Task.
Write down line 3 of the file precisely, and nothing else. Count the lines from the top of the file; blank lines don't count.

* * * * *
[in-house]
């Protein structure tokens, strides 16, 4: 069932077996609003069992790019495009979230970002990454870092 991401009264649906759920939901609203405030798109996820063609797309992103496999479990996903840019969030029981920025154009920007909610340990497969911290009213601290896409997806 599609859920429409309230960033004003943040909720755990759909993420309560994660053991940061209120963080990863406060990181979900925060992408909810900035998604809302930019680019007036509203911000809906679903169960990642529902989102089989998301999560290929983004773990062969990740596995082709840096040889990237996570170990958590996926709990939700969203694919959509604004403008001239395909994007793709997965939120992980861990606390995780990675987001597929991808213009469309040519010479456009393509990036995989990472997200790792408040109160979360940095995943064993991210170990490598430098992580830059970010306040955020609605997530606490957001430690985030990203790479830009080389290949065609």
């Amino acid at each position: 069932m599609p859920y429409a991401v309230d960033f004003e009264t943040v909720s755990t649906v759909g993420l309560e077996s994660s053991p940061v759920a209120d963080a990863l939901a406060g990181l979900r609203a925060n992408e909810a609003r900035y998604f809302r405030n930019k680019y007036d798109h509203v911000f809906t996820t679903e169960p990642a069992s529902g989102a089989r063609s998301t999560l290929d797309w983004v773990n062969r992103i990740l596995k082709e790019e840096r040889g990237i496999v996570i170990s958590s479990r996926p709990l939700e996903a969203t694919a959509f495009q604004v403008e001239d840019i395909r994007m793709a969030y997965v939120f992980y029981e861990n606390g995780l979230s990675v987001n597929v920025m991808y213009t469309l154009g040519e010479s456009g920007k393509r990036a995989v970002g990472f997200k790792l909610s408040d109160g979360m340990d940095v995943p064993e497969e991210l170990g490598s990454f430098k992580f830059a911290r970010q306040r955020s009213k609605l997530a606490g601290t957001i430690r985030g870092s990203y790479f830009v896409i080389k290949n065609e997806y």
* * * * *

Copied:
């Amino acid at each position: 069932m599609p859920y429409a991401v309230d960033f004003e009264t943040v909720s755990t649906v759909g993420l309560e077996s994660s053991p940061v759920a209120d963080a990863l939901a406060g990181l979900r609203a925060n992408e909810a609003r900035y998604f809302r405030n930019k680019y007036d798109h509203v911000f809906t996820t679903e169960p990642a069992s529902g989102a089989r063609s998301t999560l290929d797309w983004v773990n062969r992103i990740l596995k082709e790019e840096r040889g990237i496999v996570i170990s958590s479990r996926p709990l939700e996903a969203t694919a959509f495009q604004v403008e001239d840019i395909r994007m793709a969030y997965v939120f992980y029981e861990n606390g995780l979230s990675v987001n597929v920025m991808y213009t469309l154009g040519e010479s456009g920007k393509r990036a995989v970002g990472f997200k790792l909610s408040d109160g979360m340990d940095v995943p064993e497969e991210l170990g490598s990454f430098k992580f830059a911290r970010q306040r955020s009213k609605l997530a606490g601290t957001i430690r985030g870092s990203y790479f830009v896409i080389k290949n065609e997806y």